This book looks at the domestication of children’s rights through the means of constitutionalisation. Landmark judgments from constitutional courts from across the globe have risen to prominence; for example, the constitutional courts of Indonesia and Zimbabwe outlawing child marriage and the constitutional court of Columbia on the assignment of a gender to an intersex born child, to name a few. Further, the CRC Committee continues to recommend State parties to consider enshrining children’s legal rights at the apex level of law, and there is some interest in, for instance, Germany, in pursuing such an approach. An explicit reference to children’s rights in national constitutions may prevail in cases of conflict and it can provide binding standards for legislative, policy, and regulatory measures. Since the adoption of the CRC thirty years ago, a growing body of jurisprudence in domestic courts has served to illuminate the corresponding challenges and limitations.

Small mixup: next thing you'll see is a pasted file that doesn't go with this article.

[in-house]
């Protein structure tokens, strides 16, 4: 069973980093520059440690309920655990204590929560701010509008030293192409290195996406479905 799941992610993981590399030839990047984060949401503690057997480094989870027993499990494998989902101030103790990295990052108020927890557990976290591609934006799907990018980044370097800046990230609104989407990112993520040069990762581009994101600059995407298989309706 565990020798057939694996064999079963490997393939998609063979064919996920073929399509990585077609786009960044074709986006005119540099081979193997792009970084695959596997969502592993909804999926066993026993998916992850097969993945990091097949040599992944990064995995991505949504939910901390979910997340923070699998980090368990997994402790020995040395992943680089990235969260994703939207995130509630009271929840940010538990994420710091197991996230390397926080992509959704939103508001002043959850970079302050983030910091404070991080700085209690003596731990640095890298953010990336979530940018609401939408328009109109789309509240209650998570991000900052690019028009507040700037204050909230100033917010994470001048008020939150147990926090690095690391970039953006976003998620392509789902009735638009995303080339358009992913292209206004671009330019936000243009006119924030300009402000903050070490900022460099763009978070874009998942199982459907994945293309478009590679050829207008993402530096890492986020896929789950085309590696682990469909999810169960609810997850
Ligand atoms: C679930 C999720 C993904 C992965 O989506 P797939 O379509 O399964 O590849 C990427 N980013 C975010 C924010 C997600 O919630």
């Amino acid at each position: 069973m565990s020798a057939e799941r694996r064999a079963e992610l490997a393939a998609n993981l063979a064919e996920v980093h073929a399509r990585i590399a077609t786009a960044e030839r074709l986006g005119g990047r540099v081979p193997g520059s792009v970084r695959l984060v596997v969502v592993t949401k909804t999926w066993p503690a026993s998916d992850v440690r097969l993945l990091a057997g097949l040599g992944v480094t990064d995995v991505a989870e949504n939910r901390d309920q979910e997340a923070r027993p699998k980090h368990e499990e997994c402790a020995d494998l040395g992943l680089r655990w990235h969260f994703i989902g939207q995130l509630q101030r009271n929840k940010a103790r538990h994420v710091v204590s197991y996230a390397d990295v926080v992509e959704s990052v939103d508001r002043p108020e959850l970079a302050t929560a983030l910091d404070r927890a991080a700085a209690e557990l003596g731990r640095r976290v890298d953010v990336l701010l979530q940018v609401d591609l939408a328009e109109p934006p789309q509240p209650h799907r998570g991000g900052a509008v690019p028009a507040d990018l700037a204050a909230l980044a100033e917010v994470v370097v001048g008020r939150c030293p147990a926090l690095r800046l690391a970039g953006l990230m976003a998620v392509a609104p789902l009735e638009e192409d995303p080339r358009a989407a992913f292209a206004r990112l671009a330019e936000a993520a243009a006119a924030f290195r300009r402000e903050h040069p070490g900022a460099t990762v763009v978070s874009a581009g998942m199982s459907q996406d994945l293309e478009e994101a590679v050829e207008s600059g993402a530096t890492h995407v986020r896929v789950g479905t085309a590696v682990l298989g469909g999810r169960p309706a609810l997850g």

Constitutionalised, children’s rights become an important frame of reference for the formulation and implementation of legislation and strengthen children’s standing before the courts. However, many leading constitutional developments remain inaccessible due to language barriers. Constitutionalisation of Children's Rights is a first effort to make developments and case law more accessible. It is an important and invaluable resource for academics and practitioners alike.
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